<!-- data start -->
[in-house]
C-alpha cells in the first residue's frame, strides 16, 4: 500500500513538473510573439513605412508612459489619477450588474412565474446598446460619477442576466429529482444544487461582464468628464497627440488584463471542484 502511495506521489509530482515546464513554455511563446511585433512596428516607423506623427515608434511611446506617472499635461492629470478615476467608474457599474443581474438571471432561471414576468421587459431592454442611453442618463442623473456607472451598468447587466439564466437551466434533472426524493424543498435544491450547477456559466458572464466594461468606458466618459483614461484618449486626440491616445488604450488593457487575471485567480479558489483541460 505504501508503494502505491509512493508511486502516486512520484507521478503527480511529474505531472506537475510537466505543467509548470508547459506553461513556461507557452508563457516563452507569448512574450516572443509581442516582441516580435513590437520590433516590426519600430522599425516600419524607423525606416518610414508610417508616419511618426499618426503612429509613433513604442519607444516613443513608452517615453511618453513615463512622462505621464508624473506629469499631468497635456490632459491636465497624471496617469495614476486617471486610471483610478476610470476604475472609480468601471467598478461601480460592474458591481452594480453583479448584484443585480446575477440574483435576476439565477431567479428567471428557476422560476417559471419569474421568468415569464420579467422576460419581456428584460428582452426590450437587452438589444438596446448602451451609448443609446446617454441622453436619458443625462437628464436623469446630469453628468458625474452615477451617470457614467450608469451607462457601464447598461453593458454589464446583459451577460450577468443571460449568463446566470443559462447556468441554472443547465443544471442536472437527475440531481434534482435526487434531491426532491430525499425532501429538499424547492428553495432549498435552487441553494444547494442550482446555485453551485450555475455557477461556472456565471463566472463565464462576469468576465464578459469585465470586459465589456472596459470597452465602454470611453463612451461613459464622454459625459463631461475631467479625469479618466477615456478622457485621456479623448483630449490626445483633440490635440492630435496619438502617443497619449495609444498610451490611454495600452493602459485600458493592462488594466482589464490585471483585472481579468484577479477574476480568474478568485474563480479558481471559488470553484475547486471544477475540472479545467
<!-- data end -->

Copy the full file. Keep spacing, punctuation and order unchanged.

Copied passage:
[in-house]
C-alpha cells in the first residue's frame, strides 16, 4: 500500500513538473510573439513605412508612459489619477450588474412565474446598446460619477442576466429529482444544487461582464468628464497627440488584463471542484 502511495506521489509530482515546464513554455511563446511585433512596428516607423506623427515608434511611446506617472499635461492629470478615476467608474457599474443581474438571471432561471414576468421587459431592454442611453442618463442623473456607472451598468447587466439564466437551466434533472426524493424543498435544491450547477456559466458572464466594461468606458466618459483614461484618449486626440491616445488604450488593457487575471485567480479558489483541460 505504501508503494502505491509512493508511486502516486512520484507521478503527480511529474505531472506537475510537466505543467509548470508547459506553461513556461507557452508563457516563452507569448512574450516572443509581442516582441516580435513590437520590433516590426519600430522599425516600419524607423525606416518610414508610417508616419511618426499618426503612429509613433513604442519607444516613443513608452517615453511618453513615463512622462505621464508624473506629469499631468497635456490632459491636465497624471496617469495614476486617471486610471483610478476610470476604475472609480468601471467598478461601480460592474458591481452594480453583479448584484443585480446575477440574483435576476439565477431567479428567471428557476422560476417559471419569474421568468415569464420579467422576460419581456428584460428582452426590450437587452438589444438596446448602451451609448443609446446617454441622453436619458443625462437628464436623469446630469453628468458625474452615477451617470457614467450608469451607462457601464447598461453593458454589464446583459451577460450577468443571460449568463446566470443559462447556468441554472443547465443544471442536472437527475440531481434534482435526487434531491426532491430525499425532501429538499424547492428553495432549498435552487441553494444547494442550482446555485453551485450555475455557477461556472456565471463566472463565464462576469468576465464578459469585465470586459465589456472596459470597452465602454470611453463612451461613459464622454459625459463631461475631467479625469479618466477615456478622457485621456479623448483630449490626445483633440490635440492630435496619438502617443497619449495609444498610451490611454495600452493602459485600458493592462488594466482589464490585471483585472481579468484577479477574476480568474478568485474563480479558481471559488470553484475547486471544477475540472479545467